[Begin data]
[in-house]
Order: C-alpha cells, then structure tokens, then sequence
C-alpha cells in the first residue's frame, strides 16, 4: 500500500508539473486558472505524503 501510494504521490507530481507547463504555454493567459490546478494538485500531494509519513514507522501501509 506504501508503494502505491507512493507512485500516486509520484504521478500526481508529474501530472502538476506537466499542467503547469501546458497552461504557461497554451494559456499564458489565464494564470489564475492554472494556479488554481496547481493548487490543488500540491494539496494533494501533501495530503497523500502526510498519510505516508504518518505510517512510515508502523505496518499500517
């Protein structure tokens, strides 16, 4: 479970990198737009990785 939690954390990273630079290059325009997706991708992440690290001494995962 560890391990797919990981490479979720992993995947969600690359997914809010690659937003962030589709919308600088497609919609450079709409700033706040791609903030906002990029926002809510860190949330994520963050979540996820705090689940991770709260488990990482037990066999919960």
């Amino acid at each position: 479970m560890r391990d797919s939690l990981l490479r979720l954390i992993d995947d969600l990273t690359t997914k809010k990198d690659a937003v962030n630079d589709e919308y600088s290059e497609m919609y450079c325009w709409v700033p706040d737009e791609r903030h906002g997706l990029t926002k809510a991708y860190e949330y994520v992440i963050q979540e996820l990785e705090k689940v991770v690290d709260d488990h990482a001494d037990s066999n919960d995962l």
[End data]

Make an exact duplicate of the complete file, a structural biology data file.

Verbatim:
[in-house]
Order: C-alpha cells, then structure tokens, then sequence
C-alpha cells in the first residue's frame, strides 16, 4: 500500500508539473486558472505524503 501510494504521490507530481507547463504555454493567459490546478494538485500531494509519513514507522501501509 506504501508503494502505491507512493507512485500516486509520484504521478500526481508529474501530472502538476506537466499542467503547469501546458497552461504557461497554451494559456499564458489565464494564470489564475492554472494556479488554481496547481493548487490543488500540491494539496494533494501533501495530503497523500502526510498519510505516508504518518505510517512510515508502523505496518499500517
């Protein structure tokens, strides 16, 4: 479970990198737009990785 939690954390990273630079290059325009997706991708992440690290001494995962 560890391990797919990981490479979720992993995947969600690359997914809010690659937003962030589709919308600088497609919609450079709409700033706040791609903030906002990029926002809510860190949330994520963050979540996820705090689940991770709260488990990482037990066999919960």
């Amino acid at each position: 479970m560890r391990d797919s939690l990981l490479r979720l954390i992993d995947d969600l990273t690359t997914k809010k990198d690659a937003v962030n630079d589709e919308y600088s290059e497609m919609y450079c325009w709409v700033p706040d737009e791609r903030h906002g997706l990029t926002k809510a991708y860190e949330y994520v992440i963050q979540e996820l990785e705090k689940v991770v690290d709260d488990h990482a001494d037990s066999n919960d995962l």